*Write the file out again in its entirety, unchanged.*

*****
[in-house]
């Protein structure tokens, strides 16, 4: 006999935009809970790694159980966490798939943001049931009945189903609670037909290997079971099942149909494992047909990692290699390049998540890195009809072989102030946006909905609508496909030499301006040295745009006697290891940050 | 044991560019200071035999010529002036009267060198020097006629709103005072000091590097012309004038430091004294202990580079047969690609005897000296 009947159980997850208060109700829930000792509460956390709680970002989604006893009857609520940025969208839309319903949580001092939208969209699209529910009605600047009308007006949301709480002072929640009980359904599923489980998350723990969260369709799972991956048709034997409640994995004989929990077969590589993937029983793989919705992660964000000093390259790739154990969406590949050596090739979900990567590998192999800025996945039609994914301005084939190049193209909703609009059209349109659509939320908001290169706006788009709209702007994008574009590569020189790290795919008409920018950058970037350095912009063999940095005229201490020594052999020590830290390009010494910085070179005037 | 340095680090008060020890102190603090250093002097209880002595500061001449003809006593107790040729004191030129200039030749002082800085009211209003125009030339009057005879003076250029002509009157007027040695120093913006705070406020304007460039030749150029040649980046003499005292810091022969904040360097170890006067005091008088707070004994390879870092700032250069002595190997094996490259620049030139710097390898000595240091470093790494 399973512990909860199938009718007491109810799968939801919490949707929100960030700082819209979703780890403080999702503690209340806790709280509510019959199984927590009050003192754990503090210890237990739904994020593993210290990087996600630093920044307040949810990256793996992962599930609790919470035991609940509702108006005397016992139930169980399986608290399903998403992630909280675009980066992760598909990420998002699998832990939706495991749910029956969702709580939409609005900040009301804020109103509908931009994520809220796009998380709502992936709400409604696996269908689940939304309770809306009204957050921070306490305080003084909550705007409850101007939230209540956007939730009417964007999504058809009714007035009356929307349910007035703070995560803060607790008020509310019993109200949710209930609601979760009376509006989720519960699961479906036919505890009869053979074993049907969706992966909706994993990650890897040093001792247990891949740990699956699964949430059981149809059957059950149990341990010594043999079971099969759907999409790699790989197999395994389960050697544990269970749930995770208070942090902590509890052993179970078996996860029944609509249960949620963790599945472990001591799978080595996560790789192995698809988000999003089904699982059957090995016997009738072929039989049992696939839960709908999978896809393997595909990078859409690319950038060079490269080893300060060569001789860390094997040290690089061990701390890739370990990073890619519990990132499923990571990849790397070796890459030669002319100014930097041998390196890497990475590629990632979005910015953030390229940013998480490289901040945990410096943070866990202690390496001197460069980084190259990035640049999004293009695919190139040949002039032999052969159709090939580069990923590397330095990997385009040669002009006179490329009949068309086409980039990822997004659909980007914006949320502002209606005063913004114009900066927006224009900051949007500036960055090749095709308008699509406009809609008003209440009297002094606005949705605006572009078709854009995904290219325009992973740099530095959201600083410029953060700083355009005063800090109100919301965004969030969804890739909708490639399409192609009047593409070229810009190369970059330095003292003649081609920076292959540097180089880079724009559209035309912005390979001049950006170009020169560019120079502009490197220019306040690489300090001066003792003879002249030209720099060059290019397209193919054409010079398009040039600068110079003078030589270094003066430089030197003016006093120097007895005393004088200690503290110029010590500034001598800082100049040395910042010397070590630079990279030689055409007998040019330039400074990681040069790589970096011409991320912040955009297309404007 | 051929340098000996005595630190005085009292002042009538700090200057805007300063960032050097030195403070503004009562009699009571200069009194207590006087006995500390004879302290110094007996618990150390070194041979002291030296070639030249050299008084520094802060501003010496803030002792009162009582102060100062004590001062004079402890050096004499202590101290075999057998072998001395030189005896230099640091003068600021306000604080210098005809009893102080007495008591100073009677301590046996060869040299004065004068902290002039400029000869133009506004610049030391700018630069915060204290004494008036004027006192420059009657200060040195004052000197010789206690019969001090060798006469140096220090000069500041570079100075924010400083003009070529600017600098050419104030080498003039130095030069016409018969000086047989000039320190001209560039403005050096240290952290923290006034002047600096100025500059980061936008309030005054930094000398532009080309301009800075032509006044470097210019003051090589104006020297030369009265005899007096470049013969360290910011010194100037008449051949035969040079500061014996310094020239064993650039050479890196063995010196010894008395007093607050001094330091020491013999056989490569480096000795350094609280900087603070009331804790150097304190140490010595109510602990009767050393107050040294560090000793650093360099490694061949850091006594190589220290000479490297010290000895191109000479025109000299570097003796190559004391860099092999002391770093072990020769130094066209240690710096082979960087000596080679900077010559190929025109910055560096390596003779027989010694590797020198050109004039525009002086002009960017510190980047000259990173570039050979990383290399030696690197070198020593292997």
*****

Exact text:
[in-house]
């Protein structure tokens, strides 16, 4: 006999935009809970790694159980966490798939943001049931009945189903609670037909290997079971099942149909494992047909990692290699390049998540890195009809072989102030946006909905609508496909030499301006040295745009006697290891940050 | 044991560019200071035999010529002036009267060198020097006629709103005072000091590097012309004038430091004294202990580079047969690609005897000296 009947159980997850208060109700829930000792509460956390709680970002989604006893009857609520940025969208839309319903949580001092939208969209699209529910009605600047009308007006949301709480002072929640009980359904599923489980998350723990969260369709799972991956048709034997409640994995004989929990077969590589993937029983793989919705992660964000000093390259790739154990969406590949050596090739979900990567590998192999800025996945039609994914301005084939190049193209909703609009059209349109659509939320908001290169706006788009709209702007994008574009590569020189790290795919008409920018950058970037350095912009063999940095005229201490020594052999020590830290390009010494910085070179005037 | 340095680090008060020890102190603090250093002097209880002595500061001449003809006593107790040729004191030129200039030749002082800085009211209003125009030339009057005879003076250029002509009157007027040695120093913006705070406020304007460039030749150029040649980046003499005292810091022969904040360097170890006067005091008088707070004994390879870092700032250069002595190997094996490259620049030139710097390898000595240091470093790494 399973512990909860199938009718007491109810799968939801919490949707929100960030700082819209979703780890403080999702503690209340806790709280509510019959199984927590009050003192754990503090210890237990739904994020593993210290990087996600630093920044307040949810990256793996992962599930609790919470035991609940509702108006005397016992139930169980399986608290399903998403992630909280675009980066992760598909990420998002699998832990939706495991749910029956969702709580939409609005900040009301804020109103509908931009994520809220796009998380709502992936709400409604696996269908689940939304309770809306009204957050921070306490305080003084909550705007409850101007939230209540956007939730009417964007999504058809009714007035009356929307349910007035703070995560803060607790008020509310019993109200949710209930609601979760009376509006989720519960699961479906036919505890009869053979074993049907969706992966909706994993990650890897040093001792247990891949740990699956699964949430059981149809059957059950149990341990010594043999079971099969759907999409790699790989197999395994389960050697544990269970749930995770208070942090902590509890052993179970078996996860029944609509249960949620963790599945472990001591799978080595996560790789192995698809988000999003089904699982059957090995016997009738072929039989049992696939839960709908999978896809393997595909990078859409690319950038060079490269080893300060060569001789860390094997040290690089061990701390890739370990990073890619519990990132499923990571990849790397070796890459030669002319100014930097041998390196890497990475590629990632979005910015953030390229940013998480490289901040945990410096943070866990202690390496001197460069980084190259990035640049999004293009695919190139040949002039032999052969159709090939580069990923590397330095990997385009040669002009006179490329009949068309086409980039990822997004659909980007914006949320502002209606005063913004114009900066927006224009900051949007500036960055090749095709308008699509406009809609008003209440009297002094606005949705605006572009078709854009995904290219325009992973740099530095959201600083410029953060700083355009005063800090109100919301965004969030969804890739909708490639399409192609009047593409070229810009190369970059330095003292003649081609920076292959540097180089880079724009559209035309912005390979001049950006170009020169560019120079502009490197220019306040690489300090001066003792003879002249030209720099060059290019397209193919054409010079398009040039600068110079003078030589270094003066430089030197003016006093120097007895005393004088200690503290110029010590500034001598800082100049040395910042010397070590630079990279030689055409007998040019330039400074990681040069790589970096011409991320912040955009297309404007 | 051929340098000996005595630190005085009292002042009538700090200057805007300063960032050097030195403070503004009562009699009571200069009194207590006087006995500390004879302290110094007996618990150390070194041979002291030296070639030249050299008084520094802060501003010496803030002792009162009582102060100062004590001062004079402890050096004499202590101290075999057998072998001395030189005896230099640091003068600021306000604080210098005809009893102080007495008591100073009677301590046996060869040299004065004068902290002039400029000869133009506004610049030391700018630069915060204290004494008036004027006192420059009657200060040195004052000197010789206690019969001090060798006469140096220090000069500041570079100075924010400083003009070529600017600098050419104030080498003039130095030069016409018969000086047989000039320190001209560039403005050096240290952290923290006034002047600096100025500059980061936008309030005054930094000398532009080309301009800075032509006044470097210019003051090589104006020297030369009265005899007096470049013969360290910011010194100037008449051949035969040079500061014996310094020239064993650039050479890196063995010196010894008395007093607050001094330091020491013999056989490569480096000795350094609280900087603070009331804790150097304190140490010595109510602990009767050393107050040294560090000793650093360099490694061949850091006594190589220290000479490297010290000895191109000479025109000299570097003796190559004391860099092999002391770093072990020769130094066209240690710096082979960087000596080679900077010559190929025109910055560096390596003779027989010694590797020198050109004039525009002086002009960017510190980047000259990173570039050979990383290399030696690197070198020593292997």